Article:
Before your next drive, it’s a good idea to review the following tips on how to steer clear of potholes and how to identify symptoms of pothole damage to your car.
I think we can all agree that this winter has been nothing short of a doozy. The nation has been in a deep freeze for what seems like an eternity, and it’s left many with dry, damaged skin. Don’t worry; there’s hope. There are several things you can do to protect yourself from moisture theft in the harsh, cold and relentless winter months.
Unless it’s in skating or hockey rink form, ice is one of the worst parts about the winter experience. It’s slippery, dangerous and potentially costly.
While large icicles hanging from trees and buildings grab our attention, ice can cause large amounts of damage to not only your home, but your vehicle, too. Follow these steps or you’ll pay for it in the long run.
With the recent barrage of severe winter storms, you might be thinking, “How can I winterize my home so I can avoid damage?” Unfortunately, it’s not easy to devise a fool-proof plan, but if you’re prepared, your chances of surviving the rough elements will be better. Here are five important tips to help you weather the storm and make an action plan in case your home is affected.
If you find yourself clearing snow the old-fashioned way without the benefit of a machine, it doesn’t have to be struggle. With some better tools and a little bit of ingenuity, you might be able to save yourself some time and hassle.
If you’re freezing when you step outside your house all bundled up in a warm coat, scarf, hat and gloves, can you imagine how your little furry friends must feel? That fur doesn’t provide as much protection from the elements as you may think. Here are some tips to help you keep Fido and Mittens safe and warm.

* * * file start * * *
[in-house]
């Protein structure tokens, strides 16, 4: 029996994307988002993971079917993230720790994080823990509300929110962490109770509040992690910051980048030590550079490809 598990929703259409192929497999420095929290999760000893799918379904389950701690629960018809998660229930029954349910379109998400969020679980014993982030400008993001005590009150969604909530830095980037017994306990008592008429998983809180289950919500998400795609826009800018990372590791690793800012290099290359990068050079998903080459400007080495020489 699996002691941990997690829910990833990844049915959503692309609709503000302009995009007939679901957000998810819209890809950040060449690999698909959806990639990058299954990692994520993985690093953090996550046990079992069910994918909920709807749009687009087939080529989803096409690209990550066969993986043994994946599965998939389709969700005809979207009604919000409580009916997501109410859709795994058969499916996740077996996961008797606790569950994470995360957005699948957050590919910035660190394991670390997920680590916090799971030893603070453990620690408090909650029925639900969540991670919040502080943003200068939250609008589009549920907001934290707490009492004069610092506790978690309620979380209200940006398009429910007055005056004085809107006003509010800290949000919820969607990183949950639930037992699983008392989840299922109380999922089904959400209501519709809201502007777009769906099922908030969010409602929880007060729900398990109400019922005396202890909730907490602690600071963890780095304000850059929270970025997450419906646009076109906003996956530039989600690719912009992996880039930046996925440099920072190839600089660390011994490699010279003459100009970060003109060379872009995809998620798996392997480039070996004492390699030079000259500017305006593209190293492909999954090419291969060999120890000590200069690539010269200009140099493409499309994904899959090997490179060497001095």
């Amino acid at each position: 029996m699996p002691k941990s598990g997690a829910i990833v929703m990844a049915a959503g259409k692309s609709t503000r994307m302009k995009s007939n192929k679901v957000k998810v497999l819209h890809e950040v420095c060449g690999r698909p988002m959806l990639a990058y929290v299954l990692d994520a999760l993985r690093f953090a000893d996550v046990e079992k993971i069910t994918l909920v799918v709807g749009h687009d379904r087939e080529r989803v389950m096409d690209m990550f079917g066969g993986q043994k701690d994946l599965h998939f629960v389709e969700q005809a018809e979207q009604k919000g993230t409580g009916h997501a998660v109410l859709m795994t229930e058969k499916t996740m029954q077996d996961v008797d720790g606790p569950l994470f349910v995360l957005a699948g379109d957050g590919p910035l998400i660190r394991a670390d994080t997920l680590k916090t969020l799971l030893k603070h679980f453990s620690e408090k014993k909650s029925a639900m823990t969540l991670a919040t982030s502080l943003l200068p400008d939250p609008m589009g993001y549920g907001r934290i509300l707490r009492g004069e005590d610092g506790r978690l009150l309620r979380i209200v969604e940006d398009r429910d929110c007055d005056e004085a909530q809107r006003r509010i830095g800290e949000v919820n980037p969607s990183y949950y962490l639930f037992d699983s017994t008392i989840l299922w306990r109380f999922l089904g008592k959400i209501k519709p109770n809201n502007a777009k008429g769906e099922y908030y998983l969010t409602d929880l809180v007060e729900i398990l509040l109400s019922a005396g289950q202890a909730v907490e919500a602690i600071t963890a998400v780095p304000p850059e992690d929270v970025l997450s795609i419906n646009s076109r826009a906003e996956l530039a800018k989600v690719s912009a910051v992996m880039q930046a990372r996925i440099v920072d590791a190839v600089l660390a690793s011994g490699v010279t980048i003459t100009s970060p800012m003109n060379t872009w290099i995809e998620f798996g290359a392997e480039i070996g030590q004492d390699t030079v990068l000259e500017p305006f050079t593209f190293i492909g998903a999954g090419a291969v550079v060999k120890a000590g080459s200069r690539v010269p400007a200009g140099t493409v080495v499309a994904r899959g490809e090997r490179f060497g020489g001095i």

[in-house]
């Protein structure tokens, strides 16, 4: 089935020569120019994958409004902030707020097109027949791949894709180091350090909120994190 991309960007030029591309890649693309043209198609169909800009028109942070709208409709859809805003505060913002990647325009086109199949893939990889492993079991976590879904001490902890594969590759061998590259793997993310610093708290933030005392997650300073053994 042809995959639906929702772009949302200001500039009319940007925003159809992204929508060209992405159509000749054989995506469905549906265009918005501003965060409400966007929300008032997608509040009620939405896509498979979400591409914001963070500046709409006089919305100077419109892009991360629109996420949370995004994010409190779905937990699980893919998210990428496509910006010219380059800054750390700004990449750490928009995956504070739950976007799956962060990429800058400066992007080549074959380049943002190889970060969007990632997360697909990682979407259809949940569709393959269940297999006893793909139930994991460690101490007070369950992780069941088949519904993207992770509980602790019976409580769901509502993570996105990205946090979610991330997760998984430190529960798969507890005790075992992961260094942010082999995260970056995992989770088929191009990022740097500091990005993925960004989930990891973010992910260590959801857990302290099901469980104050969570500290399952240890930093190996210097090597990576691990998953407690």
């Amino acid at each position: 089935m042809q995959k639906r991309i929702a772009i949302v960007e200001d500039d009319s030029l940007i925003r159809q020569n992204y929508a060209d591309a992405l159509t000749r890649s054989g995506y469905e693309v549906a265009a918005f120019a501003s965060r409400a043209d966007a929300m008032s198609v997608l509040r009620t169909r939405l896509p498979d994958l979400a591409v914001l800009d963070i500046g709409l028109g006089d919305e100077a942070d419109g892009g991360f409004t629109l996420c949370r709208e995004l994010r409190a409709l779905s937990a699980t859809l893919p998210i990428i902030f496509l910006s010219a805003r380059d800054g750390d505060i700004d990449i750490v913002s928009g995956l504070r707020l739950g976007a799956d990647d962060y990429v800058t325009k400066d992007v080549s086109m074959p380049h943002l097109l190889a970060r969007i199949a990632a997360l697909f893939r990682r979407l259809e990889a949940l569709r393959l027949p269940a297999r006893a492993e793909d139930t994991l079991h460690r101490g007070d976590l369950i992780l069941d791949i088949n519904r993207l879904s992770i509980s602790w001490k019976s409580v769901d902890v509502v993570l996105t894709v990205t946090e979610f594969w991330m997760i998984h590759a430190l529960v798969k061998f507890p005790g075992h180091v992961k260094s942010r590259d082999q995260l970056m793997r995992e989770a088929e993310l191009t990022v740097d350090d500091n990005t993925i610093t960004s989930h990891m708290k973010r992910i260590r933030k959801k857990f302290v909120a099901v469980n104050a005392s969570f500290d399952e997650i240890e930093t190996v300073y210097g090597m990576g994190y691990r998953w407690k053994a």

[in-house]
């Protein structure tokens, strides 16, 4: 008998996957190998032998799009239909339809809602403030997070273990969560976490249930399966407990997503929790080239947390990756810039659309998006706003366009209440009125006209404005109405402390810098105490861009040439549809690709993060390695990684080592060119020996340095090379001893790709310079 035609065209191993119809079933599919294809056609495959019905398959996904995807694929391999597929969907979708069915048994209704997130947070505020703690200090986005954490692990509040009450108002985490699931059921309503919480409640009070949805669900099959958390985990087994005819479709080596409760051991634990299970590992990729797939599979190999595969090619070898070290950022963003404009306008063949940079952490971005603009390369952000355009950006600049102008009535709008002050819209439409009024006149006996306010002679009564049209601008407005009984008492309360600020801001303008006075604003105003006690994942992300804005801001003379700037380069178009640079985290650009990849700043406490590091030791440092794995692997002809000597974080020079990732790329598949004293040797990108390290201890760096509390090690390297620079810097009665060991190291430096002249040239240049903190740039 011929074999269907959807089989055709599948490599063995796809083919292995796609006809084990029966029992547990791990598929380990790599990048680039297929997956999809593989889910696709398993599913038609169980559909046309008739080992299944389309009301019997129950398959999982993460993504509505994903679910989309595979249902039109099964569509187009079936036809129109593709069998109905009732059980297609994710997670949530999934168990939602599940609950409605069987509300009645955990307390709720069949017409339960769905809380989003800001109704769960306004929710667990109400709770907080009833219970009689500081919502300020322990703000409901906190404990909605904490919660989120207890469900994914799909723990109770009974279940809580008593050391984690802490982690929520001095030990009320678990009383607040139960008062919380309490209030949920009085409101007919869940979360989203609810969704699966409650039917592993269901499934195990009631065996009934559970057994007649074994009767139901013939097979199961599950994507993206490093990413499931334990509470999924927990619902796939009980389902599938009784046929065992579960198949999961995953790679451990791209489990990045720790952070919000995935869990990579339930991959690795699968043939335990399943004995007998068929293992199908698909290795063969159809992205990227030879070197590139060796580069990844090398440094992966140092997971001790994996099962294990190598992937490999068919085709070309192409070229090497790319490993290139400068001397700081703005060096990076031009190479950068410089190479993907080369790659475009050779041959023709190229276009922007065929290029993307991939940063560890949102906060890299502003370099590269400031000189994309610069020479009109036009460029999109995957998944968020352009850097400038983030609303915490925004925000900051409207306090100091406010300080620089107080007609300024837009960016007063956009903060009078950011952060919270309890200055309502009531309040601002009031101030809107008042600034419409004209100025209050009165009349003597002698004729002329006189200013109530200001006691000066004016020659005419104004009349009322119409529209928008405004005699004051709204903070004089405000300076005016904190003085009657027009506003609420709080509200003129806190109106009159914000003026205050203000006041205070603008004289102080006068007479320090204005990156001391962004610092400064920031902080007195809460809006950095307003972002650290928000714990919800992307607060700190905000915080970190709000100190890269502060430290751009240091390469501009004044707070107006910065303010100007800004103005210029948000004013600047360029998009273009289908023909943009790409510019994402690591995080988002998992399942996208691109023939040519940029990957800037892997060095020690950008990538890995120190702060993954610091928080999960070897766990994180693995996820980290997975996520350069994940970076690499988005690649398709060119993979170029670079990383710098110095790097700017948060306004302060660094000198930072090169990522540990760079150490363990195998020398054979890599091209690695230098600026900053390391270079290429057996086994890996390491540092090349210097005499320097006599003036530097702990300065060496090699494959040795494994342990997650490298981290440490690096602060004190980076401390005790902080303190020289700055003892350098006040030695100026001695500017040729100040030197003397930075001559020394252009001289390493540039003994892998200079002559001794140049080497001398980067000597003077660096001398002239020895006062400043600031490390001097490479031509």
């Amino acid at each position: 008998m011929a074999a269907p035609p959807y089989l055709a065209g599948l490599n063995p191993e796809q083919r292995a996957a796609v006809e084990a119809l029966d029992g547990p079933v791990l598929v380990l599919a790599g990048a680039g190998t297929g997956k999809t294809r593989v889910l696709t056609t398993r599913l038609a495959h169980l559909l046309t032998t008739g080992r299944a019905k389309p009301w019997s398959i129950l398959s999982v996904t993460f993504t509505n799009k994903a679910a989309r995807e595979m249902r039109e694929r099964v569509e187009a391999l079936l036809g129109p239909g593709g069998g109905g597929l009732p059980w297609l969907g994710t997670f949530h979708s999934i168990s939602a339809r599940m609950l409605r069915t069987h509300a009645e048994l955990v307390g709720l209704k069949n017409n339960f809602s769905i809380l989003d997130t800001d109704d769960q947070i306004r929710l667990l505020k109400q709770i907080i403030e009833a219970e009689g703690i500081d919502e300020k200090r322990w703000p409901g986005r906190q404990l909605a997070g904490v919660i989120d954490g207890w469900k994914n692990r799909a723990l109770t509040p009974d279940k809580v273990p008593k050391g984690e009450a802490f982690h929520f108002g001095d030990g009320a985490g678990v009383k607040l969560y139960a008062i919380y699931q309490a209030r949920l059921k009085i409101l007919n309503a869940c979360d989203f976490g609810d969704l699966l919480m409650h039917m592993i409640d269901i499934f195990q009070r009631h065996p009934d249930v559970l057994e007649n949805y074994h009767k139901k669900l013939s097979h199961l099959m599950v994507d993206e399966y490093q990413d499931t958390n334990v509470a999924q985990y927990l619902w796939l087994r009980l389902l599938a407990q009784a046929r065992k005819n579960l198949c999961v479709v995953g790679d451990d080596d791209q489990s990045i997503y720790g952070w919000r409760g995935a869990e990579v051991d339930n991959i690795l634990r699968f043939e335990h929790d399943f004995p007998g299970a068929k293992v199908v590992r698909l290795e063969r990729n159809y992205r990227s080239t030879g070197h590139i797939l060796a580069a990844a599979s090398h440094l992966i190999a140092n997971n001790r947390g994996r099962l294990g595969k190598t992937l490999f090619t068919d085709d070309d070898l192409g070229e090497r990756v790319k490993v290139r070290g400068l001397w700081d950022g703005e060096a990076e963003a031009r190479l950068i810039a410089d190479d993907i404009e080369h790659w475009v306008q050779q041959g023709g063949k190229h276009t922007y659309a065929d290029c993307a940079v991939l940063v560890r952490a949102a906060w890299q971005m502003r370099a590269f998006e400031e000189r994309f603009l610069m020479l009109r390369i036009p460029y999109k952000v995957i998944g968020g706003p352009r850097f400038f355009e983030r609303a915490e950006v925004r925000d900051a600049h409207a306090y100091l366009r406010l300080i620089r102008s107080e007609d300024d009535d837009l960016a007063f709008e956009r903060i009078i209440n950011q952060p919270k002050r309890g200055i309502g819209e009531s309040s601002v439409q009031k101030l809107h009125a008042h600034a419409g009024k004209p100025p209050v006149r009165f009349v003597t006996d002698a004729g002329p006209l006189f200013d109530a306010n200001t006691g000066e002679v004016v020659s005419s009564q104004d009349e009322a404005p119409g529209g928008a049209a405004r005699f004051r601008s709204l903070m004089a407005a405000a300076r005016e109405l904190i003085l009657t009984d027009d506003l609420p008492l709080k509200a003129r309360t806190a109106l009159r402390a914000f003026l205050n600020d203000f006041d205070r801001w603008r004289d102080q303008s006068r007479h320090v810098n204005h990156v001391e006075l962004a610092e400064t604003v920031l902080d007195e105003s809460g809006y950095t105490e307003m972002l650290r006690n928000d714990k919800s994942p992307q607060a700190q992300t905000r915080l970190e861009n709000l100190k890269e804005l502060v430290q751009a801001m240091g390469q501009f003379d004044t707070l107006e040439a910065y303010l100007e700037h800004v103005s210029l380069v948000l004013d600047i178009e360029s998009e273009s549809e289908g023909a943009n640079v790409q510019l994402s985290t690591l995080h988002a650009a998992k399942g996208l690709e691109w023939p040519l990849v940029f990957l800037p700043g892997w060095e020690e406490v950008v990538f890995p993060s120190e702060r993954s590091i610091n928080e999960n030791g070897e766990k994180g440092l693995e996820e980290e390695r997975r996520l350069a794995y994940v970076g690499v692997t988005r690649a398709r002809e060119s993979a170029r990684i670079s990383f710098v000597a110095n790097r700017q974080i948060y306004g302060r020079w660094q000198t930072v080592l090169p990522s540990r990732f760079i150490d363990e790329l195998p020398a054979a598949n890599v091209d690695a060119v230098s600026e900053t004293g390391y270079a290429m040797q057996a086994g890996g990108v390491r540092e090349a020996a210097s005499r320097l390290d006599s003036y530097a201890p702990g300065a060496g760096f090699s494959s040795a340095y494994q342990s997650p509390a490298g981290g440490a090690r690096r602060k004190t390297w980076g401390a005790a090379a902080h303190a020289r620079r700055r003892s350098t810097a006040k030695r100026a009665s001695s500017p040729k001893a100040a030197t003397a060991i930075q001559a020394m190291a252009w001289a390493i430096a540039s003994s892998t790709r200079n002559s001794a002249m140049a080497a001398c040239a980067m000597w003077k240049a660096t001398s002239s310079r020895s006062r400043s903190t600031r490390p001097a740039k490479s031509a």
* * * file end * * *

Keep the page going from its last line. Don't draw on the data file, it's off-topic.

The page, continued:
Getting yourself and your home ready for the winter can be as simple or as complicated as you make it, but getting ready for winter inside and outside the home can save money and keep you and your family safe.
This winter has been especially wet and cold so far, and it’s important to buy quality clothing that’s sturdy and warm enough to keep you safe from the elements for years to come. Unfortunately, your apparel is far more susceptible to being damaged outside during the winter because of the sidewalk salt and stubborn ice that linger on the ground until springtime.
Would you buy a house during the winter? Are you prepared to slog through feet of snow and slide around on sheets of ice looking for a new place to hang your hat? Are you willing to move your family’s belongings into a new place when temperatures are freezing outside? Doesn’t sound too fun, does it? What if buying a house in cold, hard weather translated into saving some cold, hard cash? According to a Realtor.com survey of over 1,300 prospective winter home buyers, there are plenty of reasons why it makes sense.